Until three years ago I, like most people, was blissfully unaware of the damage to our health and environment that the trash produced by our consumer society was causing. It was only when director Candida Brady suggested to me that this problem should be the subject of a documentary film, and began to share with me her research, that I began to understand the magnitude of what to most people remains invisible. While filming what became the documentary Trashed, we traveled much of the world to record the effects of different societies’ attempts to get rid of its garbage, whether by burning it, burying it, dumping it in the water, or just ignoring it. The evidence was startling, and I soon realized that the massive growth since World War II of global production, consumerism, and its attendant prosperity, for many, had come at a price. As we gloried in our inventiveness and ingenuity at converting the earth’s resources into products that made life easier and more enjoyable for so many, it seems we had not addressed the problem of sustaining and truly valuing our world’s inevitably finite resources. The health of our air, of our ground water, and of our oceans was something that we assumed nature, in her generous way, would take care of for us. But it became increasingly clear that while nature will take care of herself by adapting, those adaptations might not be to our liking. It is no skin off her nose if sea levels rise, if the weather becomes more violent, if the seasons change, even if the human race becomes sicker, hungrier, thirstier, or even extinct. She will continue on regardless. I hope we are nearing the end of what I have come to recognize as our consumer adolescence—seventy years during which we have run riot with our newly discovered abilities without having yet learned the responsibilities that these newfound powers incur. Only when we reach maturity do we begin to think of our children and grandchildren, and of the world we are responsible for passing on to them. It is the burgeoning of this more mature attitude that has given me such hope as I have traveled presenting Trashed to audiences worldwide. It has become clear to me there is a huge body of people committed to protecting our health and our environment, and to doing what is necessary to deal with the mountains of trash that we waste. But it has also become clear to me that such behavior needs continuing personal effort. Individuals need to make daily decisions to separate their garbage intelligently, and pressure their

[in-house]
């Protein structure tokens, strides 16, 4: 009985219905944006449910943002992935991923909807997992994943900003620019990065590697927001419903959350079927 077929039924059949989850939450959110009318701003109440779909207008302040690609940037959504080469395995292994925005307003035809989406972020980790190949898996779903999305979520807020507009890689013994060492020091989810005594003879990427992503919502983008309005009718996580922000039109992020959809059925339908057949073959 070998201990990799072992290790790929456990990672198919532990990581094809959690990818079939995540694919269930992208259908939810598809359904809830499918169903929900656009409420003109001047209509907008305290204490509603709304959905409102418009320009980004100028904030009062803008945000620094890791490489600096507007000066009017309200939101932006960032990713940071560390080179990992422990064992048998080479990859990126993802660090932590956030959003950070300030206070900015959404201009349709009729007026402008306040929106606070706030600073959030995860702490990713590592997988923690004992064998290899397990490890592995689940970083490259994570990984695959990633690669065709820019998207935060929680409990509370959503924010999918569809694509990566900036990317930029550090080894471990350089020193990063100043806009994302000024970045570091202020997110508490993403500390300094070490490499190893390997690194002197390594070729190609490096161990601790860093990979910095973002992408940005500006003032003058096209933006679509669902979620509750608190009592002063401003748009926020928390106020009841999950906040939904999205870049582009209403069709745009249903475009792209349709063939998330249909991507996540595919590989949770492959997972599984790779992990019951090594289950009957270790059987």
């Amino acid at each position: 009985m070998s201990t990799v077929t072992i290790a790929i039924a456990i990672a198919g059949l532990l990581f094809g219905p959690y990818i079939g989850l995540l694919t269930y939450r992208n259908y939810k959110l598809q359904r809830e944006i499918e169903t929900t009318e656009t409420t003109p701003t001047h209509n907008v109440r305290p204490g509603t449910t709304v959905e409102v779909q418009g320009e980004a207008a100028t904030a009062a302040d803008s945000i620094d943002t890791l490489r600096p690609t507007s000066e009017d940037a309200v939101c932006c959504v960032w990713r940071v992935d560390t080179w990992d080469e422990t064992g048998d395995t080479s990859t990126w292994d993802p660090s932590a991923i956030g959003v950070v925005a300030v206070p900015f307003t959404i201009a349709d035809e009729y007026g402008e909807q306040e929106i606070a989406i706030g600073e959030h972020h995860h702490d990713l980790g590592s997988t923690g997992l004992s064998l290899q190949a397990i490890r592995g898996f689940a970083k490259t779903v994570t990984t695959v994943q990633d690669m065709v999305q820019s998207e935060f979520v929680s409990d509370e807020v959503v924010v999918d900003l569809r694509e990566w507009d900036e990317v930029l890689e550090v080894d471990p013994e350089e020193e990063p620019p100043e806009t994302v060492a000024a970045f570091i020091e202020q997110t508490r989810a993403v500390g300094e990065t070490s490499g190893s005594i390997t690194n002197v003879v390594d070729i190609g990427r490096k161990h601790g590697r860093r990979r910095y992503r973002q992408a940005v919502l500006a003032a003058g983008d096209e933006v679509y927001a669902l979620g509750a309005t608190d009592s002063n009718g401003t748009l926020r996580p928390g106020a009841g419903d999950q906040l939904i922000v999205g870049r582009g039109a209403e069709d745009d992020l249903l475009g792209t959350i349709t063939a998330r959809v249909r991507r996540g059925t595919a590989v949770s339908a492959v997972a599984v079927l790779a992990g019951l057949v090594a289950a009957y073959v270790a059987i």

the zero waste solution

government representatives to put a collection system in place that will allow their trash to be turned into compost or reused in future production. Our governments also, both local and national, must play their part by putting systems in place so that our trash can become an economic resource, rather than simply a problem. And they must be held accountable if they try to convince us that burning it will produce cheap electricity, and burying it will provide cheap gas. It takes twenty-six times more energy to incinerate the ubiquitous plastic water bottle than it takes to produce one in the first place. That to me seems like waste, not “waste to energy.” Industry also needs to become more transparent and to play its part, and there are heartening examples of this beginning to happen. Many responsible companies are investing to find ways of producing goods without relying on toxic chemicals. They are also allowing their products to be returned when no longer in use, so that the precious metals and other components can reused in new products. But it is you and I who can help encourage this attitude, starting with ensuring that what we buy is recyclable and has been produced in a sustainable way. The market is us, and if we demand certain things and certain behaviour from the manufacturing industry, then it will be very much to its advantage to comply. First of all, though, we need to understand fully the problems that our garbage creates. And then we need to learn the solutions for dealing with those problems from the people who have researched them. And this is where Paul Connett’s remarkable book becomes invaluable. Paul is perhaps the world expert on the problems and solutions of garbage reduction and reuse, and his book and its contained wisdom will, I hope, become compulsory reading for anyone whose home is threatened by plans to build incinerators, or to site landfills, or who cares about leaving this world in a fit state for future generations. I am enormously grateful for his help with Trashed, and to his ceaseless efforts to keep the subject of garbage and the wasting of the world’s resources higher on the agenda than it otherwise might be. Jeremy Irons

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